Heather Benzmiller Sultanian and Jarrett H. Gross | Sidley Austin
Delaware courts have determined that even quite broad language referencing attorneys’ fees may not be explicit enough to shift fees in first-party litigation.
Deal lawyers will be very familiar with indemnification clauses, which are a standard term in most M&A contracts.
Although the precise language may vary, the buyer or the seller (or both) typically agrees to indemnify the other for “losses” arising from a breach of the contract or specific terms of the contract.
A typical indemnification agreement defines the scope of those losses in expansive terms, and often includes “attorneys’ fees” or “legal fees” in the list of indemnifiable losses.
In the event the parties to a contract wind up in litigation over an alleged breach, a question often arises: Does the indemnification clause allow the indemnified party to recover its attorneys’ fees incurred in the litigation between the parties over the alleged breach (assuming the indemnified party prevails)? The answer to that question is more complicated than it might appear.
In a line of recent cases, Delaware courts have explained that, to accomplish “fee-shifting” in litigation between the parties to the contract (referred to as “first-party litigation”), it is not enough just to list attorneys’ fees as one of the types of indemnifiable losses.
So, if a deal lawyer wants to draft language entitling her client to recover attorneys’ fees incurred in litigation over a future breach of the contract, she should keep a few principles in mind.
1. Understand the default
Delaware courts follow the “American Rule,” under which each party to litigation bears its own attorneys’ fees and expenses.
Contracting parties can modify that rule by agreement, but they must be explicit if they wish to do so—and general references to attorneys’ fees will not suffice.
The requirement for clear and unequivocal language reflects a desire to preserve the American tradition of all parties paying their own legal expenses, unless the parties truly intend to deviate from that practice.
Courts reason that, if a generic reference to attorneys’ fees were sufficient to shift fees, a typical indemnification clause might swallow the American Rule.
2. Use explicit fee-shifting language
In the face of the American Rule, Delaware courts have determined that even quite broad language referencing attorneys’ fees may not be explicit enough to shift fees in first-party litigation.
For example, indemnification provisions stating that a party will be indemnified for “reasonable attorneys’ fees” have been deemed not sufficiently clear and unequivocal, as there are many types of attorneys’ fees that might be encompassed by that language apart from fees incurred in first-party litigation between the contracting parties.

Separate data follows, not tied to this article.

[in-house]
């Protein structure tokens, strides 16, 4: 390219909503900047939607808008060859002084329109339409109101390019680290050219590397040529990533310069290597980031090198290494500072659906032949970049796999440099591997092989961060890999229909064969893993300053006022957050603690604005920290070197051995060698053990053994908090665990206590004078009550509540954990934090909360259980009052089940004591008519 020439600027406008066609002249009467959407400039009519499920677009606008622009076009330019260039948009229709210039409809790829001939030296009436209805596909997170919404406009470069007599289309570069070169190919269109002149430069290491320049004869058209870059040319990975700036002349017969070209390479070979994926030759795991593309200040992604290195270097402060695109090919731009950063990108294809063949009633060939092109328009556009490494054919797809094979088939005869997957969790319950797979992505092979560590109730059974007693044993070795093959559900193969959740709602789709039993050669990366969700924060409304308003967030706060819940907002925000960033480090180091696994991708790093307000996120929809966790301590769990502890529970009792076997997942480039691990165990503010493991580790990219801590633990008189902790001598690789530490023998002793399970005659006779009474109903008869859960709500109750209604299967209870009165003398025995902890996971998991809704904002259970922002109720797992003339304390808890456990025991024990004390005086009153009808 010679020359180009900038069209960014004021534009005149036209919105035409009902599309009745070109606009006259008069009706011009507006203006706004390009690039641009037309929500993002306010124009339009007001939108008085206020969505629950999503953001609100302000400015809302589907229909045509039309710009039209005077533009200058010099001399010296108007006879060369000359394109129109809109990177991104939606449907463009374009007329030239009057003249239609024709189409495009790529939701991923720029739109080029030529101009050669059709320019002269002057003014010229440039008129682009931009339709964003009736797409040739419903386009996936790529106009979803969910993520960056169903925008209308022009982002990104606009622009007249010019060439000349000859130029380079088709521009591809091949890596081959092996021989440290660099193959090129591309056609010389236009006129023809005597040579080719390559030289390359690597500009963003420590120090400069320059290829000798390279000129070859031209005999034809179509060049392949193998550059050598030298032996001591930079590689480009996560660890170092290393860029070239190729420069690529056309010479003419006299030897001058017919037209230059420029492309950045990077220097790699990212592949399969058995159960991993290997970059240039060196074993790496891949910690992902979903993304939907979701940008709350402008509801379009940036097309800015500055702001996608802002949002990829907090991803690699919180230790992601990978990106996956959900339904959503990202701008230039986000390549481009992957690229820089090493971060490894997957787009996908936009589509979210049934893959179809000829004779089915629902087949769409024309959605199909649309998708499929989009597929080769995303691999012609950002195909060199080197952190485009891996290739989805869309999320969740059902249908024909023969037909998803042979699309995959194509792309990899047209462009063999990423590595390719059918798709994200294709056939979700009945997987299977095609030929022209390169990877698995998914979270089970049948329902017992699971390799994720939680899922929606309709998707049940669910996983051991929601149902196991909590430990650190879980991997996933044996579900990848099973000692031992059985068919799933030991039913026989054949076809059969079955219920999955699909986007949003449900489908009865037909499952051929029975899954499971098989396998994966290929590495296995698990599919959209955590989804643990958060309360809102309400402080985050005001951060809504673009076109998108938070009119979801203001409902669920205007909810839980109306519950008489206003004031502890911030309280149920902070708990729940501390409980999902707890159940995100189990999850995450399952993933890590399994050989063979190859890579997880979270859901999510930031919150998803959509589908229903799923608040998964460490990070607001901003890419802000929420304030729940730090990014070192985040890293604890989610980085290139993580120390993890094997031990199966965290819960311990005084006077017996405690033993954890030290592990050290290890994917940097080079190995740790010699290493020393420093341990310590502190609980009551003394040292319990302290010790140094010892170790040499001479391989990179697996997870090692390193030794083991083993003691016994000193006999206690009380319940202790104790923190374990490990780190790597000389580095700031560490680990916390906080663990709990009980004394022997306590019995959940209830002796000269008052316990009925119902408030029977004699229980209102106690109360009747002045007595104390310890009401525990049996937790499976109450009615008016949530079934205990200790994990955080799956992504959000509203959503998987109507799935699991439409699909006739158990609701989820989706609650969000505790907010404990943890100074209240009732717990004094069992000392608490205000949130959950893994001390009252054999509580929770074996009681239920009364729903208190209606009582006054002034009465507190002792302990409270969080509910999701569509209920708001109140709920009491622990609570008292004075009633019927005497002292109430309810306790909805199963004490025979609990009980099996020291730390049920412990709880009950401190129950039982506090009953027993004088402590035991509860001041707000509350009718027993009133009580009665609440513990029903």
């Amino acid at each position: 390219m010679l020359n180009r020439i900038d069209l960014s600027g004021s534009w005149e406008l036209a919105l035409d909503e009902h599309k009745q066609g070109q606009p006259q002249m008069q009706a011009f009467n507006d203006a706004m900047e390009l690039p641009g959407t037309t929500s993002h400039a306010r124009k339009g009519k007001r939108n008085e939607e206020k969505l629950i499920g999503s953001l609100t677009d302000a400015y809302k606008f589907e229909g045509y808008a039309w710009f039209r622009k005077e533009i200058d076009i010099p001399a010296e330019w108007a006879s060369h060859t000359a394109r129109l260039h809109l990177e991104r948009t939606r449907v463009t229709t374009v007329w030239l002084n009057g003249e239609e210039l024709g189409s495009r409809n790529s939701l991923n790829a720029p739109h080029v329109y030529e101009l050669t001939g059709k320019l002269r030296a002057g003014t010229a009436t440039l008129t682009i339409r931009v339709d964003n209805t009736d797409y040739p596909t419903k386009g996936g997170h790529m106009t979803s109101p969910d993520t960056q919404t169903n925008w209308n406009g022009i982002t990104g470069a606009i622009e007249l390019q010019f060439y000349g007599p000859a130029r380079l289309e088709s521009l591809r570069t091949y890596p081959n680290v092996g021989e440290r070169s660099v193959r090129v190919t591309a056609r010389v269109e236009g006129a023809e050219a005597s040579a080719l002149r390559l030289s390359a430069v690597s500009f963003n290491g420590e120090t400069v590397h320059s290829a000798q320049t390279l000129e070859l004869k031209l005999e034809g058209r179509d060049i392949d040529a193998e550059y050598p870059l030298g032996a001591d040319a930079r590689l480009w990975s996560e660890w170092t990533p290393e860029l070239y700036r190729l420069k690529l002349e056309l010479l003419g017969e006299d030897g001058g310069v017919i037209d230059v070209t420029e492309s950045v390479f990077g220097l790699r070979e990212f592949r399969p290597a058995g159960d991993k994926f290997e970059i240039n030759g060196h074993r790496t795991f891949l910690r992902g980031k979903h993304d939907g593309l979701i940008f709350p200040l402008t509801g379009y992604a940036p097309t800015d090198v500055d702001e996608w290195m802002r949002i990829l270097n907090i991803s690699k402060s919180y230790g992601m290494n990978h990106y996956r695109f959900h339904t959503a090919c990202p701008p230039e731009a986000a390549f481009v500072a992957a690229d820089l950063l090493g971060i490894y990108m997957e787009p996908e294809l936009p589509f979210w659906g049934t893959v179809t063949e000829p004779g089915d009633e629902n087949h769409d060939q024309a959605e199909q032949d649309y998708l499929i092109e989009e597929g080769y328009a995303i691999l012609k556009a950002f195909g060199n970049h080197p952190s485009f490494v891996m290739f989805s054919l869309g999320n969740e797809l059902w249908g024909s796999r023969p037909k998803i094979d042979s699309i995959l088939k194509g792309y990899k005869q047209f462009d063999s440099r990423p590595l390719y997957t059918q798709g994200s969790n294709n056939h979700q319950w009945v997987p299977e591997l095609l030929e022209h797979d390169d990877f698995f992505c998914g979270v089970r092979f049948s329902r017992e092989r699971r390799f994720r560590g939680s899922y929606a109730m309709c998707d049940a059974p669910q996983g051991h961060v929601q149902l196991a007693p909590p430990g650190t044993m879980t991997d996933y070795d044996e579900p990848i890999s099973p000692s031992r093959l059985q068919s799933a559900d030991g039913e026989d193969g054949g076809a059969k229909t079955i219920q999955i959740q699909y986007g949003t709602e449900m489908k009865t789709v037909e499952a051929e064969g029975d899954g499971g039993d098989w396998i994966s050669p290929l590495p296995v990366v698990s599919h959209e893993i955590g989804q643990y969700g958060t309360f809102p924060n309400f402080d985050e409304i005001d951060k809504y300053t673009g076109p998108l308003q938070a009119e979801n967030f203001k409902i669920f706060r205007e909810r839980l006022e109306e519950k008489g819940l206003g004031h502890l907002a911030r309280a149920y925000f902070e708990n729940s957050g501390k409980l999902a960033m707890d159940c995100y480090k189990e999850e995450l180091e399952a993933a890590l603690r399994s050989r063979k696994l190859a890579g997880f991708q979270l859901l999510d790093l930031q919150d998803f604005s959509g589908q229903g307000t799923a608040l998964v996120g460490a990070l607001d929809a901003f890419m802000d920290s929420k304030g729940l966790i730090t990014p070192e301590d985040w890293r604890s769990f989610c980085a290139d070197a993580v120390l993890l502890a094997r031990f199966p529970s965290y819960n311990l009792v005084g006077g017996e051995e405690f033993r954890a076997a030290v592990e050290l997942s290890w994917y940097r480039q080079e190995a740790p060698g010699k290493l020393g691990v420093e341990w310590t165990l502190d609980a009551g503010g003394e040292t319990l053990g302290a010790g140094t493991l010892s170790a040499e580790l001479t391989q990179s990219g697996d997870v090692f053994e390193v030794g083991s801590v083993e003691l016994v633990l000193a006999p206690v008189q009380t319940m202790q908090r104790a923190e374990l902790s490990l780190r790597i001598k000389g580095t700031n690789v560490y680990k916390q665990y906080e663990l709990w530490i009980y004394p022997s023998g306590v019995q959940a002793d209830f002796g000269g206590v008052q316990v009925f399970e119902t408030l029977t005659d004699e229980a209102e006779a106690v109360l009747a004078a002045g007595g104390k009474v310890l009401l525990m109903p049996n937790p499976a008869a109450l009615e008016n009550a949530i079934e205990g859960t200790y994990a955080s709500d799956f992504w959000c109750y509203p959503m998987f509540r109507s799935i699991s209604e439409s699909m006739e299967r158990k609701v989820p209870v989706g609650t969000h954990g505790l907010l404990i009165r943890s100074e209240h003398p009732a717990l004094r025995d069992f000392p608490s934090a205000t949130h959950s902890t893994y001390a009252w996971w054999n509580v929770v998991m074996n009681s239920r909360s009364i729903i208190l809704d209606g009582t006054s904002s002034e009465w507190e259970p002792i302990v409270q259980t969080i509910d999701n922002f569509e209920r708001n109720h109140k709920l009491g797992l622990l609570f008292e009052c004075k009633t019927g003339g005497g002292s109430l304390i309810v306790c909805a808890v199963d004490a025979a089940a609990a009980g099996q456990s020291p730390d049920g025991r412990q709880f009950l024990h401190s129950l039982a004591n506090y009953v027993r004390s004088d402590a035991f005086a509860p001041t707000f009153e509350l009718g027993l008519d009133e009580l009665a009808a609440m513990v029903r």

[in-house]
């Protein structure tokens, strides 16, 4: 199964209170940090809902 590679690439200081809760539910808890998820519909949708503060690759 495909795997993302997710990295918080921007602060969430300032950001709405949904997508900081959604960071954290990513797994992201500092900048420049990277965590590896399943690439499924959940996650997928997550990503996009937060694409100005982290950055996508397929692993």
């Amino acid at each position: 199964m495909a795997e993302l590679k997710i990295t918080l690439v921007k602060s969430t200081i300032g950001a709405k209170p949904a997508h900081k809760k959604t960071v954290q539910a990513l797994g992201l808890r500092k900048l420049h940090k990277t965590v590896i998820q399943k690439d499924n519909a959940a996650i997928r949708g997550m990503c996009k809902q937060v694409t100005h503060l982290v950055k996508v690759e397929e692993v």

Even an agreement that requires indemnification for attorneys’ fees “whether or not arising out of third party claims” has been found not to clearly convey the parties’ intent to shift fees in first-party litigation.
If parties to a contract governed by Delaware law intend to shift fees in litigation between the parties, they should explicitly address that scenario in the contract.
An effective fee-shifting provision should, first and foremost, explicitly reference litigation to enforce the agreement that is commenced by either party to the contract.
In addition, courts search in the provision for a reference to a “prevailing party,” which has long been a “hallmark term” of fee-shifting provisions.
Ultimately, although there is no specific language that must be used to accomplish fee-shifting, Delaware courts will look for terms and words that show the contracting parties had first-party litigation in mind.
3. Consider contract structure
When analyzing whether an indemnification agreement provides for fee-shifting, Delaware courts also frequently look to provisions elsewhere in the contract that explicitly permit fee-shifting under a more narrow set of circumstances—such as for breach of specific provisions of the contract or in first-party litigation regarding a specific subject matter.
There are a couple of reasons that these more specific provisions in the contract provide additional support for the conclusion that general indemnification provisions—even if they reference “attorneys’ fees”—do not shift fees in first-party litigation across the board.
First, courts reason that the existence of provisions that explicitly provide for fee-shifting under some circumstances shows that the parties knew how to draft a fee-shifting clause and could have done so in the general indemnification provision had they intended.
Second, if the general indemnification provision is read to provide for fee-shifting in all first-party litigation, there would have been no need to draft the separate term providing for fee-shifting under a more limited set of circumstances.
Courts are hesitant to read a general indemnification clause in a way that renders the more specific provision superfluous. So to reinforce the language of a provision intended to shift fees for first-party litigation, contracting parties should consider how other terms in the agreement shed light on the meaning and scope of the provision.
Counsel negotiating indemnification provisions for M&A contracts should carefully consider whether they intend for either party to cover the other’s attorneys’ fees in litigation arising from a breach of the contract. There are sound reasons why a party may or may not want such fees to be recoverable.
But if the parties intend to contract around the American Rule and provide for fee-shifting in first-party litigation, the language and structure of the contract must clearly and unequivocally reflect that intent.
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